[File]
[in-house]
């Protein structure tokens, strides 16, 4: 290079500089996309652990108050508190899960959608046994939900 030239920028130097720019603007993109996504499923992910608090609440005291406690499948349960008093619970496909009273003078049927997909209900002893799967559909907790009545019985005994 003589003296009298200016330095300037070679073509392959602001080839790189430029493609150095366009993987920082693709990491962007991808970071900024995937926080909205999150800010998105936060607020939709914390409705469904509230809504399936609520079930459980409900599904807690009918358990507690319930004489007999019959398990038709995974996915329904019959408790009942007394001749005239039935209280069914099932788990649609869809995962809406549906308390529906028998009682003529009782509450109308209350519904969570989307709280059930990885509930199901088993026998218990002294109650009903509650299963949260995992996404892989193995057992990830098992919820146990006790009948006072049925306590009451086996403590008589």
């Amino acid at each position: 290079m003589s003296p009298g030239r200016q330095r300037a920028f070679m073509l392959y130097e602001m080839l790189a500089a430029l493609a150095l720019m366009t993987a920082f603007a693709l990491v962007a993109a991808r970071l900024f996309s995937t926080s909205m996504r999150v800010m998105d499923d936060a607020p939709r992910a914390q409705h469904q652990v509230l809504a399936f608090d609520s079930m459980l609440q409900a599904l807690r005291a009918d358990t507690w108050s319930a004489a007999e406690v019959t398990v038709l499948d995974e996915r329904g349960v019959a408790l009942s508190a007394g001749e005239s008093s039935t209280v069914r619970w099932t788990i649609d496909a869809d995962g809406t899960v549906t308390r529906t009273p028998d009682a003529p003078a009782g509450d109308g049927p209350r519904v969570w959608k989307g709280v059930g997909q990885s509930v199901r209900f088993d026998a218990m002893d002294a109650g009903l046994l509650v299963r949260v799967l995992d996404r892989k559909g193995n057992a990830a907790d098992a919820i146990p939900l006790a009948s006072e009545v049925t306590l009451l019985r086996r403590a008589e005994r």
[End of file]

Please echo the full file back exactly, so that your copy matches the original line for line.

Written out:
[in-house]
């Protein structure tokens, strides 16, 4: 290079500089996309652990108050508190899960959608046994939900 030239920028130097720019603007993109996504499923992910608090609440005291406690499948349960008093619970496909009273003078049927997909209900002893799967559909907790009545019985005994 003589003296009298200016330095300037070679073509392959602001080839790189430029493609150095366009993987920082693709990491962007991808970071900024995937926080909205999150800010998105936060607020939709914390409705469904509230809504399936609520079930459980409900599904807690009918358990507690319930004489007999019959398990038709995974996915329904019959408790009942007394001749005239039935209280069914099932788990649609869809995962809406549906308390529906028998009682003529009782509450109308209350519904969570989307709280059930990885509930199901088993026998218990002294109650009903509650299963949260995992996404892989193995057992990830098992919820146990006790009948006072049925306590009451086996403590008589």
């Amino acid at each position: 290079m003589s003296p009298g030239r200016q330095r300037a920028f070679m073509l392959y130097e602001m080839l790189a500089a430029l493609a150095l720019m366009t993987a920082f603007a693709l990491v962007a993109a991808r970071l900024f996309s995937t926080s909205m996504r999150v800010m998105d499923d936060a607020p939709r992910a914390q409705h469904q652990v509230l809504a399936f608090d609520s079930m459980l609440q409900a599904l807690r005291a009918d358990t507690w108050s319930a004489a007999e406690v019959t398990v038709l499948d995974e996915r329904g349960v019959a408790l009942s508190a007394g001749e005239s008093s039935t209280v069914r619970w099932t788990i649609d496909a869809d995962g809406t899960v549906t308390r529906t009273p028998d009682a003529p003078a009782g509450d109308g049927p209350r519904v969570w959608k989307g709280v059930g997909q990885s509930v199901r209900f088993d026998a218990m002893d002294a109650g009903l046994l509650v299963r949260v799967l995992d996404r892989k559909g193995n057992a990830a907790d098992a919820i146990p939900l006790a009948s006072e009545v049925t306590l009451l019985r086996r403590a008589e005994r």